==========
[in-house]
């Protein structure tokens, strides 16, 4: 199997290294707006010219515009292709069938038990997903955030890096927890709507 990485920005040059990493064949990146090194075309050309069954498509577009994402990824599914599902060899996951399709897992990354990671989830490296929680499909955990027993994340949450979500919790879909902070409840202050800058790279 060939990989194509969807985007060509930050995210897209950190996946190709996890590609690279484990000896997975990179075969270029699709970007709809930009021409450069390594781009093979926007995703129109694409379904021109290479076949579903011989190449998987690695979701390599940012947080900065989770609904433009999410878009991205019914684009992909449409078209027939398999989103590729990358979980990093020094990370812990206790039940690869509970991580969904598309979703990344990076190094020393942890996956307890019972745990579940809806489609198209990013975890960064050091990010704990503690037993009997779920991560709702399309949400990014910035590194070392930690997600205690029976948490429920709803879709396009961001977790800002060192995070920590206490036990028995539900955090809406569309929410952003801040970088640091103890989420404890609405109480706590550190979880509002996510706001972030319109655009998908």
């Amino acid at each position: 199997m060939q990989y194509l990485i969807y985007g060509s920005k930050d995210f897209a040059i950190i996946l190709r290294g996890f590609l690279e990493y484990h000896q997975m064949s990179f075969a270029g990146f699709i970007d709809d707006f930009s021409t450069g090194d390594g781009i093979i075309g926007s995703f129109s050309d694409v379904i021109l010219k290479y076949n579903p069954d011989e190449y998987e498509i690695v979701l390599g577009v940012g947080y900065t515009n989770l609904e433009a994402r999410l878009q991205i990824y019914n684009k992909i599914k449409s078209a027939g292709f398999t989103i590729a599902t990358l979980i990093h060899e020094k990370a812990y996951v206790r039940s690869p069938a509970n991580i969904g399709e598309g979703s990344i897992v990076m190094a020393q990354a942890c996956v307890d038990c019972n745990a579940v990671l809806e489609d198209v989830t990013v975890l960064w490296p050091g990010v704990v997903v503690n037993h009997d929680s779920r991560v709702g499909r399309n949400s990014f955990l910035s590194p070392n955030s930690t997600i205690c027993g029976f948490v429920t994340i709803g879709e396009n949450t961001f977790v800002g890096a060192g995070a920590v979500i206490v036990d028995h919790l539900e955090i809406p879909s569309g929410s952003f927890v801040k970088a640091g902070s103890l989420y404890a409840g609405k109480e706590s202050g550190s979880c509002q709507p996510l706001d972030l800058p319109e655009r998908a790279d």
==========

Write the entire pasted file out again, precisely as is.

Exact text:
[in-house]
């Protein structure tokens, strides 16, 4: 199997290294707006010219515009292709069938038990997903955030890096927890709507 990485920005040059990493064949990146090194075309050309069954498509577009994402990824599914599902060899996951399709897992990354990671989830490296929680499909955990027993994340949450979500919790879909902070409840202050800058790279 060939990989194509969807985007060509930050995210897209950190996946190709996890590609690279484990000896997975990179075969270029699709970007709809930009021409450069390594781009093979926007995703129109694409379904021109290479076949579903011989190449998987690695979701390599940012947080900065989770609904433009999410878009991205019914684009992909449409078209027939398999989103590729990358979980990093020094990370812990206790039940690869509970991580969904598309979703990344990076190094020393942890996956307890019972745990579940809806489609198209990013975890960064050091990010704990503690037993009997779920991560709702399309949400990014910035590194070392930690997600205690029976948490429920709803879709396009961001977790800002060192995070920590206490036990028995539900955090809406569309929410952003801040970088640091103890989420404890609405109480706590550190979880509002996510706001972030319109655009998908």
């Amino acid at each position: 199997m060939q990989y194509l990485i969807y985007g060509s920005k930050d995210f897209a040059i950190i996946l190709r290294g996890f590609l690279e990493y484990h000896q997975m064949s990179f075969a270029g990146f699709i970007d709809d707006f930009s021409t450069g090194d390594g781009i093979i075309g926007s995703f129109s050309d694409v379904i021109l010219k290479y076949n579903p069954d011989e190449y998987e498509i690695v979701l390599g577009v940012g947080y900065t515009n989770l609904e433009a994402r999410l878009q991205i990824y019914n684009k992909i599914k449409s078209a027939g292709f398999t989103i590729a599902t990358l979980i990093h060899e020094k990370a812990y996951v206790r039940s690869p069938a509970n991580i969904g399709e598309g979703s990344i897992v990076m190094a020393q990354a942890c996956v307890d038990c019972n745990a579940v990671l809806e489609d198209v989830t990013v975890l960064w490296p050091g990010v704990v997903v503690n037993h009997d929680s779920r991560v709702g499909r399309n949400s990014f955990l910035s590194p070392n955030s930690t997600i205690c027993g029976f948490v429920t994340i709803g879709e396009n949450t961001f977790v800002g890096a060192g995070a920590v979500i206490v036990d028995h919790l539900e955090i809406p879909s569309g929410s952003f927890v801040k970088a640091g902070s103890l989420y404890a409840g609405k109480e706590s202050g550190s979880c509002q709507p996510l706001d972030l800058p319109e655009r998908a790279d």